Dang Minh Sang, deputy director of Manh Cam Company, displays the label of a can of Danlait, a goat milk product, of which it is the sole distributor in Vietnam
Market managers in Hanoi have recalled 6,000 cans of Danlait, a baby dairy product marked as formula goat milk from France, after questions were raised regarding its quality and origin.
The cans were seized from Manh Cam Company at Thanh Xuan District, believed to be the sole distributor of Danlait in Vietnam.
Kieu Dinh Canh, one of the city’s market managers, told the Tuoi Tre (Youth) newspaper that the distributor had committed labeling violations and tax evasion.
“There are signs that customers have been cheated,” Canh said.
He said the product was registered as a supplementary food, but sold as milk according to Vietnamese labels.
First tests found Danlait only contains between 13 and 17.5 percent of protein, while Vietnam’s standards require milk products to be at least 34 percent protein.
The company was also found selling the product for three times the price it had reported to related authorities.
Import certificates said it imported the product at around US$4 per 400 gram can, but it was sold on local market at five times more.
“[The company] must have raked in a lot from the lie,” Canh said.
He said the authorities will check further to see if the product’s labels are truthful in terms of ingredients and if it contains any banned substances.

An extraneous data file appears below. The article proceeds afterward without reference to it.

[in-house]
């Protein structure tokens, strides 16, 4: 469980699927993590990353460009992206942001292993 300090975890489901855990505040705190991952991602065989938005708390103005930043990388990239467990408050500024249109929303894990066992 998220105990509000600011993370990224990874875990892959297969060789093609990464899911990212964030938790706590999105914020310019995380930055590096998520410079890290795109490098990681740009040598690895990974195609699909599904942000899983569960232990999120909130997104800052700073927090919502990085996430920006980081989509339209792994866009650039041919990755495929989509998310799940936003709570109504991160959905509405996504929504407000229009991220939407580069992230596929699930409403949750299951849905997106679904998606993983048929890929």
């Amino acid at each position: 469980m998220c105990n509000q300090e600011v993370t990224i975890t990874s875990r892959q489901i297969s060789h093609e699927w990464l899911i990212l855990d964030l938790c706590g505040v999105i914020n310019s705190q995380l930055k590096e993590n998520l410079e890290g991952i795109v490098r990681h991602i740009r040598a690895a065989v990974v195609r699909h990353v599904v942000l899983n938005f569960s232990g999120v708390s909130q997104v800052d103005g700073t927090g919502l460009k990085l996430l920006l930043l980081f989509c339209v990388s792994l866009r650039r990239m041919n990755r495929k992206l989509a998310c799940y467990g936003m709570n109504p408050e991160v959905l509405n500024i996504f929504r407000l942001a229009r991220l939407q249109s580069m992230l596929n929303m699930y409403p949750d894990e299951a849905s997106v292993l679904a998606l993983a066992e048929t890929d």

Public suspicions were raised after several parents posted reports in online forums of negative results such as weight loss after giving the product to their children.
Cao Ngan Ha, a mother, wrote that she had fed her baby with formula milk since birth and that he had grown quickly during the first six months. But when he started eating, he suffered from constipation and Ha switched to Danlait hoping that goat milk would ease the condition.
The baby’s teeth began growing more slowly in addition to losing half a kilo within two months of consuming the product, she said. Prompted to research Danlait, Ha’s friends in France told her that they had never heard of Danlait, or FIT, which was named the producer and is advertised by Manh Cam as being the leading goat milk producer in Europe.
“Danlait is sold widely from unofficial sources on the market, and I was cautious enough to buy it from the official distributor. And it’s still a blunt scam,” Ha told Tuoi Tre.
She went on the product’s website www.danlait.fr, saying it was rather simple with some basic design mistakes that caused her to suspect it was fake.
“There’re no reasons for a website of a large French corporation to use Vietnamese language in the log in section for the administrators. And several photo files on the website were saved in Vietnamese,” she said.
The mother said she had called Manh Cam expressing her concerns but a representative failed to ease her doubts.
But Dang Minh Sang, deputy director of Manh Cam, told local media the company had received no complaints from customers and that any negative information about Danlait was being spread by its competitors.
Sang managed to present certificates of origin and certificates of quality that had been approved by Vietnam’s Food Safety Department.
Yet Tran Quang Trung, head of the department, said he has requested the French embassy in Hanoi to provide further confirmation of product’s origin and whether or not it is sold in France. Many parents suspect the product actually comes from China, the notorious origin of many fake, poor-quality, toxic products available in Vietnam.
News website VnExpress said the first Danlait products arrived in Vietnam in 2011, brought by people as individual luggage. Manh Cam officially began distributing Danlait in February of last year and has imported 40,380 cans of the product.
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